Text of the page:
Monday, September 21, 2020

Energy transition falls on all of MSU

There is a consensus in the scientific community that global climate change is occurring due to the burning of fossil fuels by automobiles and factories.

In an attempt to avoid adding to the problem, MSU is looking for alternative, renewable energy sources to reduce its carbon footprint. Although no one energy source has been found as the perfect solution, the university is exploring many different alternatives and allowing students and professors to get involved.

A recent State News article chronicled the efforts by MSU officials to research renewable and alternative energy sources.

MSU has set a goal to one day be free of its dependency on coal. Although no official date has been set for when MSU will stop using coal, the first goal is for the university to be utilizing 15 percent renewable energy by 2015 with a 30 percent reduction of greenhouse gas emissions.

Both students and faculty can get involved with the university’s research of alternative energy sources, with $100,000 set to be available for student research.

With 250 tons of fuel being burned on average by the university on a daily basis, a great majority of which is coal, it is completely necessary for the university to find alternatives.

University officials realize relying on a non-renewable energy source, especially one that has such harmful effects on the environment, will only hinder our university’s development as others continue to incorporate new technologies to be more energy efficient.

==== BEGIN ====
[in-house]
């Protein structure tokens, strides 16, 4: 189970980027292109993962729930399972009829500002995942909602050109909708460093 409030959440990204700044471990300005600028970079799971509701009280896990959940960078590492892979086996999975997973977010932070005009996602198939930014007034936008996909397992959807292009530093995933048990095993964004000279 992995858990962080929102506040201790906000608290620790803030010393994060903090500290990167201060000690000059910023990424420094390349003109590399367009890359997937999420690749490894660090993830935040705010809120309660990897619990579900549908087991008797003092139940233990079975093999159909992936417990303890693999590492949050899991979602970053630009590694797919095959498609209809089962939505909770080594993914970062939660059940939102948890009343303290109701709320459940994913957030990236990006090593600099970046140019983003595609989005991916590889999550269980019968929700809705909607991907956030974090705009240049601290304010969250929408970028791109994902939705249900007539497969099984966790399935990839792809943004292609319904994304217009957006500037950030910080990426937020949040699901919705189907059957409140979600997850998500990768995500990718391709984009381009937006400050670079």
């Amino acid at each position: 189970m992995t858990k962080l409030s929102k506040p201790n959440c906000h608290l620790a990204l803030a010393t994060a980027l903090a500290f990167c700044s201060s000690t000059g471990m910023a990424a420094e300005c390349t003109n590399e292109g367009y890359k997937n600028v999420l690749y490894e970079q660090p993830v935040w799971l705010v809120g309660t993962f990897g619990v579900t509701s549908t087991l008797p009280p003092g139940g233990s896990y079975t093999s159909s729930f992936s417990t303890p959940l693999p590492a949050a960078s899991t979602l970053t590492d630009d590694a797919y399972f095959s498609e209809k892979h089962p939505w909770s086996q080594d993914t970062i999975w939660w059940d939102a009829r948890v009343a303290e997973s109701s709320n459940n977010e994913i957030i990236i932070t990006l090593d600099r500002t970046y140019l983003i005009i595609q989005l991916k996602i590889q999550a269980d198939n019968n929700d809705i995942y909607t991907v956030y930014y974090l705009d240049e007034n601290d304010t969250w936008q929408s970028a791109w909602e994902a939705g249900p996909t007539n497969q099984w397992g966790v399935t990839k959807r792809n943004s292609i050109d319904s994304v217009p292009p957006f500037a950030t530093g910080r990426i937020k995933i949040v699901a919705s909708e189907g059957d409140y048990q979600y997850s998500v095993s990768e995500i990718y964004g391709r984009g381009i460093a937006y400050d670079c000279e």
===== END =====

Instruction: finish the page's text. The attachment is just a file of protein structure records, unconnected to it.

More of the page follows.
But one must also consider the feasibility of becoming 100 percent coal-free.

There is not one golden solution, and it is the right decision to explore and research options and figure out what is both the most cost efficient and energy efficient for buildings and residence halls.

The university’s decision to fund student involvement in the search for alternative energy and efficiency is also a positive step. Students can gain funding for research projects and make a substantial difference within MSU if their research finds affordable and efficient alternative energy resources.

University officials are doing what they can to keep students informed about conserving energy. They remind students to unplug appliances and turn off the lights in their dorm rooms before leaving for the weekend or for a longer break, and also usually post energy efficiency numbers at the front of residence halls.

Although these do not make a significant difference in the amount of fuel the university burns on a daily basis, it is a small step toward the knowledge and practice of energy efficiency among students and staff.

The MSU Office of Campus Sustainability also encourages students, faculty and staff to be aware of ways to save energy and “Be Spartan Green.”

It is imperative the university reduces its dependence on coal and attempts to shrink its carbon footprint.

Because no one solution has been found to render the university coal-free, MSU should continue to search for the best way to reduce harm on the environment.

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